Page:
There is another reason to watch this year — the hope that (as with last year’s performance by the students from Marjory Stoneman Douglas High School) there will be a performance by the students from from Monticello High School who responded to the white supremacist rally in Charlottesville, Virginia. (Scroll below to Excellence in Theatre Education award.)
There will be performances by the casts of Ain’t Too Proud – The Life and Times of the Temptations; Beetlejuice; The Cher Show; Choir Boy; Hadestown; Kiss Me, Kate; Oklahoma!; The Prom, and Tootsie, and a special performance by Tony Award winning-actress Cynthia Erivo.
The evening will feature appearances by Sara Bareilles, Laura Benanti, Abigail Breslin, David Byrne, Vanessa Carlton, Kristin Chenoweth, Darren Criss, Jesse Tyler Ferguson, Tina Fey, Sutton Foster, Josh Groban, Danai Gurira, Jake Gyllenhaal, Christopher Jackson, Samuel L. Jackson, Shirley Jones, Regina King, Jane Krakowski, Isabelle Stevenson Award recipient Judith Light, Laura Linney, Lucy Liu, Aasif Mandvi, Audra McDonald, Sienna Miller, Catherine O’Hara, Kelli O’Hara, Ben Platt, Billy Porter, Anthony Ramos, Andrew Rannells, LaTanya Richardson Jackson, Michael Shannon, Brian Stokes Mitchell, Marisa Tomei, Samira Wiley and BeBe Winans.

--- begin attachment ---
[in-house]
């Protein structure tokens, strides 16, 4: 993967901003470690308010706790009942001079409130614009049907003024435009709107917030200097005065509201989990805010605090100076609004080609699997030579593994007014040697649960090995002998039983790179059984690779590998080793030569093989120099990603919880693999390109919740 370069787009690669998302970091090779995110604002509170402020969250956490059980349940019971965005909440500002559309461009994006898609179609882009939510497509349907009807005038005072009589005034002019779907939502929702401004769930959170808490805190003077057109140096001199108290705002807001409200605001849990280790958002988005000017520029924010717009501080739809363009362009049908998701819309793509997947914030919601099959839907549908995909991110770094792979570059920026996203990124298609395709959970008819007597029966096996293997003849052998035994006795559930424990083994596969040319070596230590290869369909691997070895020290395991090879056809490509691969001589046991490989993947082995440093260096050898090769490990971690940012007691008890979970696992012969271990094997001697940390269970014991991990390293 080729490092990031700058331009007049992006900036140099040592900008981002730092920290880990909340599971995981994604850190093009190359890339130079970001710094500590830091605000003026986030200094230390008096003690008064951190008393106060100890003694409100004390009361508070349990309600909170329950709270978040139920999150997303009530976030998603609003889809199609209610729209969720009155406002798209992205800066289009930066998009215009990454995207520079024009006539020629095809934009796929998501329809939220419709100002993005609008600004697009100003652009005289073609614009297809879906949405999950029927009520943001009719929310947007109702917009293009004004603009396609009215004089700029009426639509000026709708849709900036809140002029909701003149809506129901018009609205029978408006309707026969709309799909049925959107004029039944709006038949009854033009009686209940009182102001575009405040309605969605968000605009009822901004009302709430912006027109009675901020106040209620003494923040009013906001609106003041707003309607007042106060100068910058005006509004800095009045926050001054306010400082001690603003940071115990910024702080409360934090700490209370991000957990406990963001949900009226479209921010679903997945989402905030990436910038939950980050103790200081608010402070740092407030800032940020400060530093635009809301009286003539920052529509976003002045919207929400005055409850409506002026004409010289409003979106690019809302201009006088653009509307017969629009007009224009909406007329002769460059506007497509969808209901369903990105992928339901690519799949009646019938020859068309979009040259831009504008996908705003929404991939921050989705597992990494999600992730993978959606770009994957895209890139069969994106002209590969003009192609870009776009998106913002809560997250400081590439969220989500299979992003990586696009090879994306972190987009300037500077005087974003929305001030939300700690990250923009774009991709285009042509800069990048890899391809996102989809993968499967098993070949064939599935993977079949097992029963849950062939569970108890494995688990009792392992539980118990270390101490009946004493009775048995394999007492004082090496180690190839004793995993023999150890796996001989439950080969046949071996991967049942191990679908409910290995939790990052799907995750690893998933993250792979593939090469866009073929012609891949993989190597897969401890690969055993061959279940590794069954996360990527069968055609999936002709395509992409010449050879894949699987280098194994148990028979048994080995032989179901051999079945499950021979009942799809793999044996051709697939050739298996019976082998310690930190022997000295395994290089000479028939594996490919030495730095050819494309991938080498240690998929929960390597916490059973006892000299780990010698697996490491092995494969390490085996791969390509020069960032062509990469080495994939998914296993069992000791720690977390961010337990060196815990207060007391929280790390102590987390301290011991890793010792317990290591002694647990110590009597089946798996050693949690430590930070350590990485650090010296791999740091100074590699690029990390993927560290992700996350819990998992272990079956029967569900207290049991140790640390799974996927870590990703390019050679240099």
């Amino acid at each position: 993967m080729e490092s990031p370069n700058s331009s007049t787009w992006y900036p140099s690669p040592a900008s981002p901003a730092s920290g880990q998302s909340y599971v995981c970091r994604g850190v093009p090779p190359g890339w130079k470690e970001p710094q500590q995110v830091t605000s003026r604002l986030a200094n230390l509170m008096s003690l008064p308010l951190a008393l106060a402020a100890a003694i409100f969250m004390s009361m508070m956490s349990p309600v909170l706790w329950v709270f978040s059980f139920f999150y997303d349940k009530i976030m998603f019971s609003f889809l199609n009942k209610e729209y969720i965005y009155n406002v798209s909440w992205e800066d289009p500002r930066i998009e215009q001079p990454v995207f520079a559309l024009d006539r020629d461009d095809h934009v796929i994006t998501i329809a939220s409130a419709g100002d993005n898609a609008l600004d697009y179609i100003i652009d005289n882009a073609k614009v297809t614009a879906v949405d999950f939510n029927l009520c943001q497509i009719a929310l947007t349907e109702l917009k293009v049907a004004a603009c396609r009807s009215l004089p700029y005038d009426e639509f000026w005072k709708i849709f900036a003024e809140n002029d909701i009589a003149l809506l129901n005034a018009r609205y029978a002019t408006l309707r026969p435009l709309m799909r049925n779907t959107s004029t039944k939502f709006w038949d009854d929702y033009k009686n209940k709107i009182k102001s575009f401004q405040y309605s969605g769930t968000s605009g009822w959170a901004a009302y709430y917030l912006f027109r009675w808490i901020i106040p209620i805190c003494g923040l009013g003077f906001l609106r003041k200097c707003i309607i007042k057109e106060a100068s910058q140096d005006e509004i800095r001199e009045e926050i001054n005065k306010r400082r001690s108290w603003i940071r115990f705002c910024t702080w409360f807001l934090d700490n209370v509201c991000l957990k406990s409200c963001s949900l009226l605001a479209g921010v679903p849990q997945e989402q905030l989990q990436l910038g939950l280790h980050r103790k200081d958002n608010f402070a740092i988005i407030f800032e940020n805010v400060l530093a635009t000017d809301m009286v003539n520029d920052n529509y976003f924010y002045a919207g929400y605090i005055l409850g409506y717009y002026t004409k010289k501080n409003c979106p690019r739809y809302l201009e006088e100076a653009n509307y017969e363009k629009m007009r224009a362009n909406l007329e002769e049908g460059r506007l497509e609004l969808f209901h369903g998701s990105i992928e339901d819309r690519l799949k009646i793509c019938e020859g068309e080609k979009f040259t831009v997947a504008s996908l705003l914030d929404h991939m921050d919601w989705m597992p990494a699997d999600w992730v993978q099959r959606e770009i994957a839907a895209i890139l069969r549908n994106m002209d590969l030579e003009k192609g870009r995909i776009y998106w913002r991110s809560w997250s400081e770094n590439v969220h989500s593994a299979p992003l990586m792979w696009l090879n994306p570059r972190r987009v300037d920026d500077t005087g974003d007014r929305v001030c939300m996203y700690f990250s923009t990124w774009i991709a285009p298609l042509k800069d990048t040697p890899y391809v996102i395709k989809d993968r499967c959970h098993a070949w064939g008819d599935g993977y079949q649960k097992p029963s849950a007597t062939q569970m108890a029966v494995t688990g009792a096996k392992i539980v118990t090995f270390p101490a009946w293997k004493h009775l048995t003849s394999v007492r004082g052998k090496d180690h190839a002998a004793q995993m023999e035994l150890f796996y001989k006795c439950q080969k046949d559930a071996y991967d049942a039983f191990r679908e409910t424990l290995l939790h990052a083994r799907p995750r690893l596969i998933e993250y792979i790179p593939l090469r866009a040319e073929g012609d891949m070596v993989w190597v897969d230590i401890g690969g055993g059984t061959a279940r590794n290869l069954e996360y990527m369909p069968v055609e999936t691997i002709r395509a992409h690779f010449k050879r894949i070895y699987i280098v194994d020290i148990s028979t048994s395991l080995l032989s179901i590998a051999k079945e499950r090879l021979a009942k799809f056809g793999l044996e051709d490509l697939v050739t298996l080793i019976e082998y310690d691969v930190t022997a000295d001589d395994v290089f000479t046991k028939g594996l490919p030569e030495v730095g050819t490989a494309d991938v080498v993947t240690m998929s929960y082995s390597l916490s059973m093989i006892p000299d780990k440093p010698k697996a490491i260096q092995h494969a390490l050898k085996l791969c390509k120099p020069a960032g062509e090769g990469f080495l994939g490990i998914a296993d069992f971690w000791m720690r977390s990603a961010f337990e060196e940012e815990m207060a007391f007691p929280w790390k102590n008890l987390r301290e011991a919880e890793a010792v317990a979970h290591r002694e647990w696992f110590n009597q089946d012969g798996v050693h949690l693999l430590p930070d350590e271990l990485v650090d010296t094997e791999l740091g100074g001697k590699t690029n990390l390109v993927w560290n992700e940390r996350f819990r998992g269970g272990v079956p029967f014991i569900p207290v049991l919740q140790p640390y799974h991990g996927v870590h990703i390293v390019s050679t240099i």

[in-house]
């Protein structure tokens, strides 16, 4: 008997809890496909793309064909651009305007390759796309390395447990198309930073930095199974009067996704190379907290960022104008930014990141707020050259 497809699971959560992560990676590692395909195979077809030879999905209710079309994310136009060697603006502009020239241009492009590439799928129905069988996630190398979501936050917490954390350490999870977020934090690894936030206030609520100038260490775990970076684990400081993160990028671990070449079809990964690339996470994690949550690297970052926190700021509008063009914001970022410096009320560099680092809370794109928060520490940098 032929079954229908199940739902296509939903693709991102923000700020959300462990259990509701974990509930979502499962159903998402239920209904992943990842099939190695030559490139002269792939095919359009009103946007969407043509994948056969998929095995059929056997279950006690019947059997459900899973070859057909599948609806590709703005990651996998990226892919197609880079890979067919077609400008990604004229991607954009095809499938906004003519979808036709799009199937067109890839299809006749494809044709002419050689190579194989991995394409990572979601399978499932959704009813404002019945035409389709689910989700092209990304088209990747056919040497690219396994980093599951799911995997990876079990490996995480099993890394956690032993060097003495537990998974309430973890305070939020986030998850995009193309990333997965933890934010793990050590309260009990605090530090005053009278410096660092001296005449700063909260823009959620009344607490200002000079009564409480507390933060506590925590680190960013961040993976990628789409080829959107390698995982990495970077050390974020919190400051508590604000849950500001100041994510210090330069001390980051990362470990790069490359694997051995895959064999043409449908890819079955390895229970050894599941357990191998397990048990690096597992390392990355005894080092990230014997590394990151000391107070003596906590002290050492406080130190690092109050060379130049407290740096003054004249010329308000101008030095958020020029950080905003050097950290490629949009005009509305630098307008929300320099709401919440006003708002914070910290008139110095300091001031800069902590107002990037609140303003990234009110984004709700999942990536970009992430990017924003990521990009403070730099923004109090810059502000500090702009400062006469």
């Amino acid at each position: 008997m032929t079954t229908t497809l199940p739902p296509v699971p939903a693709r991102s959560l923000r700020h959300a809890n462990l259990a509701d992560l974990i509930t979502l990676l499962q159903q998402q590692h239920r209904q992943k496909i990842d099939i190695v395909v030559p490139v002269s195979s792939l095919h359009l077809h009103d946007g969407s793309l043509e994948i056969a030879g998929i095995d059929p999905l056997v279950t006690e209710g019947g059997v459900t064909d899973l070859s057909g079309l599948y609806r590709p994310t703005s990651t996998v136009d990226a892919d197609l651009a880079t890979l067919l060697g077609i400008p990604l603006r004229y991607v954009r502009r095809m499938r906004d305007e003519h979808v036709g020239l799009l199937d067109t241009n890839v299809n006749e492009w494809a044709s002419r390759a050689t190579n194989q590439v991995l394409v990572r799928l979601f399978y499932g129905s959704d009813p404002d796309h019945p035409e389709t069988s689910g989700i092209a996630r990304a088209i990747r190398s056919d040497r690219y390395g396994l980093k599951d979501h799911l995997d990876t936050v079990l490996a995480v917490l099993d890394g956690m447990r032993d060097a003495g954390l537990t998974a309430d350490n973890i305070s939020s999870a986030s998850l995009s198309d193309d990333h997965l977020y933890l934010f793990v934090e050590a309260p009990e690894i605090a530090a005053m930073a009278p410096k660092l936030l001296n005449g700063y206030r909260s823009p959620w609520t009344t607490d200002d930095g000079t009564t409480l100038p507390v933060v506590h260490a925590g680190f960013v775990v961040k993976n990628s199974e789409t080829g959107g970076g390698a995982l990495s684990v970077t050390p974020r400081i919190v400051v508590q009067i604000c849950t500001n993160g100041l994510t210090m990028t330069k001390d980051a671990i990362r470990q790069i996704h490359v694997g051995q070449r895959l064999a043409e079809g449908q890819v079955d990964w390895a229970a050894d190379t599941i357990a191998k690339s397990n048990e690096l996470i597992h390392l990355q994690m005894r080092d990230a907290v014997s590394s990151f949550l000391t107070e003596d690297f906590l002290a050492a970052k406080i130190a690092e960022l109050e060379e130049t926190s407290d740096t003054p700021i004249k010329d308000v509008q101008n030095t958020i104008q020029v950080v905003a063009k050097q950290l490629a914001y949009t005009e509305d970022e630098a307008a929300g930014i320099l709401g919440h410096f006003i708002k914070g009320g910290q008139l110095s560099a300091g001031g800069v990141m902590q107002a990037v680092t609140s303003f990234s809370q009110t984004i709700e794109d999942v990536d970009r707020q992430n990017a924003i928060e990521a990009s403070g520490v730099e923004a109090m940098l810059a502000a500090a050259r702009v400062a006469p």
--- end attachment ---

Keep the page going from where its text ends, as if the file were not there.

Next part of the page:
Karen Olivo, Aaron Tveit and Danny Burstein will be the co-hosts for the Creative Arts Awards (which will not be broadcast)
What to Look For
Which will win out, the conventional or the avant-garde?
This season saw several shows that were transfers from Off-Broadway and/or reflected downtown theater — dark, political, on themes not often presented on Broadway stages. What’s remarkable is how much the Tony nominating committee leaned towards these shows — giving them as much or more recognition as the conventional movie adaptations and jukebox musicals. “Hadestown,” an unconventional sing-through musical based on Greek myths about Hell, received the most nominations at 14, while “Ain’t Too Proud,” a jukebox bio-musical, received the next highest at 12, and “Tootsie,” a stage adaptation of the movie, received 11. “Gary: A Sequel to Titus Andronicus,” a gruesome, gooey, absurdist comedy about death by downtown theater artist and performing artist Taylor Mac, making his Broadway debut, received seven Tony nominations, while (for example) “Pretty Woman” received none. (It will be interesting to see if “Gary” actually wins anything.)
A gauge of which way the Tony voters will go, conventional or avant-garde, is in the category of best revival of a musical, since there are only two choices — “Oklahoma!” a deliberately dark, self-consciously avant-garde interpretation, and “Kiss Me, Kate,” which, despite its effort to be less offensive in its attitude towards women, aims for conventional entertainment.
How much effect will the current political divisions in the country have – in the selection of awards, and in the speeches? (e.g. Will we hear from Heidi Schreck and “What The Constitution Means To Me?”)
Will the Tony voters compensate for the failure to nominate “To Kill a Mockingbird” as best play by giving it Tonys in many of the nine categories for which it was nominated? Or will “The Ferryman,” also with nine nominations, win not just best play but many of the categories for which it is competing with Mockingbird?